God so loved the world: and God invites us to invest in the world as disciples.
There are many challenges that Dwight Zscheile issues in his book, People of the Way, but the one that stands out most for me is the challenge to move from membership to discipleship.
In many ways membership can be seen as reinforcing the role of the church as the “establishment”– which as Dwight points out several times in his book, is no longer the case. Discipleship invites us to explore the essence and mystery of our faith; and to live it out in the world in creative ways. “To be a disciple is to be a learner, and church life in twenty-first century America must focus on learning new ways of being God’s people in a strange new land.” (Page 118.)
“God so loved the world…” (John 3:16). That love continues. God so loves the world. All of it – and all of us. God’s love for the world caused God to give his Son to the world – which is an extraordinary investment in the world. That investment has indeed transformed the world. This Gospel witness invites us to take the commitment and passion with which we care for our members (and which we do with grace and skill) and bring it to the world – which not only reflects God’s love for the world but also deepens our love for the world and marks us as disciples.
There are many ways we might participate in God’s love for the world. I want to mention two. Every church I visit takes great care in praying for members of the congregation – and their families and friends, in the prayers of the people. That is more or less a membership prayer list. It is important. It binds the church community together in the web of God’s love. A discipleship prayer list would, in addition to the membership prayer list, include situations in the community that warrant our prayer – an upcoming school play, a family that was recently burned out, a local concern that is generating tension and conflict. These additional prayerful intentions bind the church to the neighborhood, manifest God’s love for the world – and quicken our hearts as disciples in the world (where we spend most of our time).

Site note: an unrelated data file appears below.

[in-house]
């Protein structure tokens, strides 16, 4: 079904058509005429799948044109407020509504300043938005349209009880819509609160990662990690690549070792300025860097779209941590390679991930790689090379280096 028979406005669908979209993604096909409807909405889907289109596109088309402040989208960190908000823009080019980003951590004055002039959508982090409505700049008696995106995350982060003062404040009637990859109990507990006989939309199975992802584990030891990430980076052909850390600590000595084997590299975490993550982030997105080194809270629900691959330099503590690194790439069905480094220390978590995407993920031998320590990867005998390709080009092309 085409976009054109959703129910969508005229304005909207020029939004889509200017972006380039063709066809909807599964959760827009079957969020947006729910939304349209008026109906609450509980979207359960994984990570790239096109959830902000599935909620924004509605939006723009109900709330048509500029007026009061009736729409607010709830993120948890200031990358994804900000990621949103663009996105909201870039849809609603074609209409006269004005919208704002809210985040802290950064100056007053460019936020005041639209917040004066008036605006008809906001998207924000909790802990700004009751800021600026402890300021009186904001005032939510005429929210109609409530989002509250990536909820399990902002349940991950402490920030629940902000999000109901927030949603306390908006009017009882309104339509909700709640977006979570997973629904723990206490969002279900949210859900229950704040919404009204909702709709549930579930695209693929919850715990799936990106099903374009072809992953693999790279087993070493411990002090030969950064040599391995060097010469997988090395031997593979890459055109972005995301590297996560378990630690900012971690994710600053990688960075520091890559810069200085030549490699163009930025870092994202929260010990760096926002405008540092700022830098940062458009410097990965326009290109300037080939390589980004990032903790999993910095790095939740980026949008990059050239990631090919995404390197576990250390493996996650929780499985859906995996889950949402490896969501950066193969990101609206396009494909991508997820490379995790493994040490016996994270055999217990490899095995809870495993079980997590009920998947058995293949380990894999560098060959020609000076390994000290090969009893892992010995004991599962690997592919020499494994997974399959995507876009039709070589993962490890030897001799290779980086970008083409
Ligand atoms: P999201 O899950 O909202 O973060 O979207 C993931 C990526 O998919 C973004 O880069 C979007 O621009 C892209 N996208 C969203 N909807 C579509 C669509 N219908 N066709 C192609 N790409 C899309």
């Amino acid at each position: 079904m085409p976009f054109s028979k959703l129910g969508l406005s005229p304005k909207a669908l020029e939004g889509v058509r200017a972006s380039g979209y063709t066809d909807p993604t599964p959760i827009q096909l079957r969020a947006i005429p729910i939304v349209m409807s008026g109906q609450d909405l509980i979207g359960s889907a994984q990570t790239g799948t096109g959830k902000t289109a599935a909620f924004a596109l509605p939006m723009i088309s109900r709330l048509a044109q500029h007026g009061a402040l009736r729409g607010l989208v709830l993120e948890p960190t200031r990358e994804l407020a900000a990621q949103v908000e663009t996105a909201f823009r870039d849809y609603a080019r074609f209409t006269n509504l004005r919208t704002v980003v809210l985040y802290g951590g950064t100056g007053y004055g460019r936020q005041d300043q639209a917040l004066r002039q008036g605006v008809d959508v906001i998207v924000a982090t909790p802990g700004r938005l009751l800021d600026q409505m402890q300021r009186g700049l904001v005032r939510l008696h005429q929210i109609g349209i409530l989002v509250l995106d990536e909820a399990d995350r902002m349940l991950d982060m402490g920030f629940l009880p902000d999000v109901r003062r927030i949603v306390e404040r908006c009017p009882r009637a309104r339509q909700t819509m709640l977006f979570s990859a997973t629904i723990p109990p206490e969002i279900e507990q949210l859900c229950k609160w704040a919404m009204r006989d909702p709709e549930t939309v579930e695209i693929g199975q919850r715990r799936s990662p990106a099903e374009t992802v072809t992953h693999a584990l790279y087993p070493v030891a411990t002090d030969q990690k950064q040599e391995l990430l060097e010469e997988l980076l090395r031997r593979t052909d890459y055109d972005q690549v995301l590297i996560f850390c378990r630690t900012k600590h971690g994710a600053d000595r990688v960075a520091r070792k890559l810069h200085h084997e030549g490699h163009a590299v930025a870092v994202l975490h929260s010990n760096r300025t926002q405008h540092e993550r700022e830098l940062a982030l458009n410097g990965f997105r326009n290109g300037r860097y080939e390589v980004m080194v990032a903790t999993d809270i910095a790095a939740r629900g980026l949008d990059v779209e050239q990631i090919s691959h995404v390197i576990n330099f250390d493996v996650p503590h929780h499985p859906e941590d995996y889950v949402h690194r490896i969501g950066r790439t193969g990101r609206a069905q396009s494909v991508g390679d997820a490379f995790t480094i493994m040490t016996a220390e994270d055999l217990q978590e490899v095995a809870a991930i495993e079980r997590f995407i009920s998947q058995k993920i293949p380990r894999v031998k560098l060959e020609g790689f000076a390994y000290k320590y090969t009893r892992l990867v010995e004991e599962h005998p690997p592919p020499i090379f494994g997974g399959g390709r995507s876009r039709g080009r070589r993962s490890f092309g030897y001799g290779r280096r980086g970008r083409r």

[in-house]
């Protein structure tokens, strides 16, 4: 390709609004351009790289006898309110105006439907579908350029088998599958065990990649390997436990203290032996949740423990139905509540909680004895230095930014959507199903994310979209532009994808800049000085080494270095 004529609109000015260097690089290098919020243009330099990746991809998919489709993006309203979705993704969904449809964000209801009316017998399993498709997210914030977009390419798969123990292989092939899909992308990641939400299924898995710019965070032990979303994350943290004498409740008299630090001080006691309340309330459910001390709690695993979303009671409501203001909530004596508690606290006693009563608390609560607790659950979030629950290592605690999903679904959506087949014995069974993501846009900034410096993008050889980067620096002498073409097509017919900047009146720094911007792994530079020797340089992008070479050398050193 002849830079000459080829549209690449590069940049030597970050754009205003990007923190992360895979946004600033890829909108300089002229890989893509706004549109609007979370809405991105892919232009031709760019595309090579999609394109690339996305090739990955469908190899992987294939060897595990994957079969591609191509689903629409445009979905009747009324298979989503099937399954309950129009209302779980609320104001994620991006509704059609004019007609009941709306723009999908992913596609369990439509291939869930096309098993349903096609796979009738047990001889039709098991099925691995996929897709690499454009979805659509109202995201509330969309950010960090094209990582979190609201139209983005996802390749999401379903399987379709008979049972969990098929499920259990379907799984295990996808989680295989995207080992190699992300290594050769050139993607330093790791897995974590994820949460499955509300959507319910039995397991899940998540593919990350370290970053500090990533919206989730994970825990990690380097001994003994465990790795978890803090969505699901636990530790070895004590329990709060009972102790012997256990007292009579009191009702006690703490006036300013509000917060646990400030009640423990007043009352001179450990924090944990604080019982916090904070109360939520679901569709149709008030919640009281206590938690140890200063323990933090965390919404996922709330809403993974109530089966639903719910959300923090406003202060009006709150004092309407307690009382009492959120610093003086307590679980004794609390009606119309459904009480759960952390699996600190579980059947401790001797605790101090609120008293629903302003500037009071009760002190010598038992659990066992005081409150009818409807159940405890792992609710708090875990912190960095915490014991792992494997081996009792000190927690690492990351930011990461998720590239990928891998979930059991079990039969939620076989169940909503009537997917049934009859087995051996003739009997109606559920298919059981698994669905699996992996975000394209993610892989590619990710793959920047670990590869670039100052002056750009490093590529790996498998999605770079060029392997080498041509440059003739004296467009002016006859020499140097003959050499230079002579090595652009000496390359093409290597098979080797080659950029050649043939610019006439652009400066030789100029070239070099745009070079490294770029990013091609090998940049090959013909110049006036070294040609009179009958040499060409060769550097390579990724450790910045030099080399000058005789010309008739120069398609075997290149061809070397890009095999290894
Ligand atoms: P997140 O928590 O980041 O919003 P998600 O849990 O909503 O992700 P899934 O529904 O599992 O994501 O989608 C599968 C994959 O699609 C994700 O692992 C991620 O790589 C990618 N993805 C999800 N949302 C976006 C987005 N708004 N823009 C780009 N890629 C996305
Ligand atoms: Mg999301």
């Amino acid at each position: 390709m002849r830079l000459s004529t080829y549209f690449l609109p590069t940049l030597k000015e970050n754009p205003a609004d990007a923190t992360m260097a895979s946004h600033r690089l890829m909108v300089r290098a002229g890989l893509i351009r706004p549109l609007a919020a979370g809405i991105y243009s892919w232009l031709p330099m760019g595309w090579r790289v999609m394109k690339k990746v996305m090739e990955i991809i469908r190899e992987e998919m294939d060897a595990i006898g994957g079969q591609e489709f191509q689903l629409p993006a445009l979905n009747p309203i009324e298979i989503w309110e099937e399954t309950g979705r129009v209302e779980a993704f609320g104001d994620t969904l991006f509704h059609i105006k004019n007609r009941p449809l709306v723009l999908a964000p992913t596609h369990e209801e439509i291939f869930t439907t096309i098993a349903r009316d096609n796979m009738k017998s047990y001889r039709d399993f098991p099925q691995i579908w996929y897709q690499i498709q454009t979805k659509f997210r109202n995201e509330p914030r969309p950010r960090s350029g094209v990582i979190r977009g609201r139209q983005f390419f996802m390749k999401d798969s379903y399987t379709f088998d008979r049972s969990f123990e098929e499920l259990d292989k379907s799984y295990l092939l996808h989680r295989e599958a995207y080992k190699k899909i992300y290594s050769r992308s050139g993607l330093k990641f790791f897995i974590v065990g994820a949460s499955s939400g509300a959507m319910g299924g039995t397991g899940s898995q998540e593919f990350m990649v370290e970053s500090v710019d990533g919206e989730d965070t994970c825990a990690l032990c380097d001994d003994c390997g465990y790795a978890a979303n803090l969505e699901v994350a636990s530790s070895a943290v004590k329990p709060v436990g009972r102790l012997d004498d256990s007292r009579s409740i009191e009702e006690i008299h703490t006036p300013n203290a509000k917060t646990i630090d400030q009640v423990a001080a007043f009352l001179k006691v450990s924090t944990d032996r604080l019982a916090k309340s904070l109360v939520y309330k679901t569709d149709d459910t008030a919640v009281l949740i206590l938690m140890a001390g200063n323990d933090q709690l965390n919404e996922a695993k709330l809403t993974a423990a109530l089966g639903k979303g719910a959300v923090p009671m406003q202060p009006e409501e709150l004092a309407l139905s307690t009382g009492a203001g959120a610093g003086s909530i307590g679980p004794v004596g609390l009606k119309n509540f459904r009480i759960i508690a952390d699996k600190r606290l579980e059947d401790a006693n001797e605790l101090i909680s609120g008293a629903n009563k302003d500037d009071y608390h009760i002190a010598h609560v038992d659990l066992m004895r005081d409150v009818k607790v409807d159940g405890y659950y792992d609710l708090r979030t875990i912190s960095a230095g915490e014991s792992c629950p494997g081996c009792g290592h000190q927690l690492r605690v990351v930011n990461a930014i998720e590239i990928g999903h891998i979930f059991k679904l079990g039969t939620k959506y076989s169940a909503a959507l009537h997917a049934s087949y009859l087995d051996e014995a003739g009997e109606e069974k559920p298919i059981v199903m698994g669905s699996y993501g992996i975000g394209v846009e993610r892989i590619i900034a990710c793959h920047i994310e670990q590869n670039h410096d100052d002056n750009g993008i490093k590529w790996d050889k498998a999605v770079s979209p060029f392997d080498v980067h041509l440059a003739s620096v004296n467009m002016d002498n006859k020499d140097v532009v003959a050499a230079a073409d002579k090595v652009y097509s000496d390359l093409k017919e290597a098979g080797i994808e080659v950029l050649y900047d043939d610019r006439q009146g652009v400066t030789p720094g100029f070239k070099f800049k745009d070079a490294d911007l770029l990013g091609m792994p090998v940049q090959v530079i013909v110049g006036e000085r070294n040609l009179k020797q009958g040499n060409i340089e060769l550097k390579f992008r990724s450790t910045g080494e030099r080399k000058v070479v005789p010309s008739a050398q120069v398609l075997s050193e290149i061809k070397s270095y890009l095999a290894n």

Most every church I visit has a line item in its budget for outreach. Usually, the money goes to an institutional ministry or program – an organization(s) that the congregation has determined is worthy of financial support. But for the most part it is a transactional process: money is given; a ministry or program benefits. That is important. It is good stewardship. A discipleship model of giving would establish an amount in the budget that would be invested in the community. It doesn’t have to be much; and it doesn’t have to be for a specific purpose – yet. The money is put in the budget with the intention that an opportunity may emerge for the church to express God’s love for the world – in the local community. It could be a community fair or a dinner – or some event that engages the church with the community and establishes – or deepens a relationship.
Dwight’s work and witness have generated lots of reflection and many ideas. His words are anchored in the genius of our Anglican tradition – and launch us forward into a rapidly changing world. He has opened my eyes as to how we as a church and as individuals might reflect God’s love for the world. I invite us to continue the conversation, reflection –in the hope that we will invest more of our ministry in the world.
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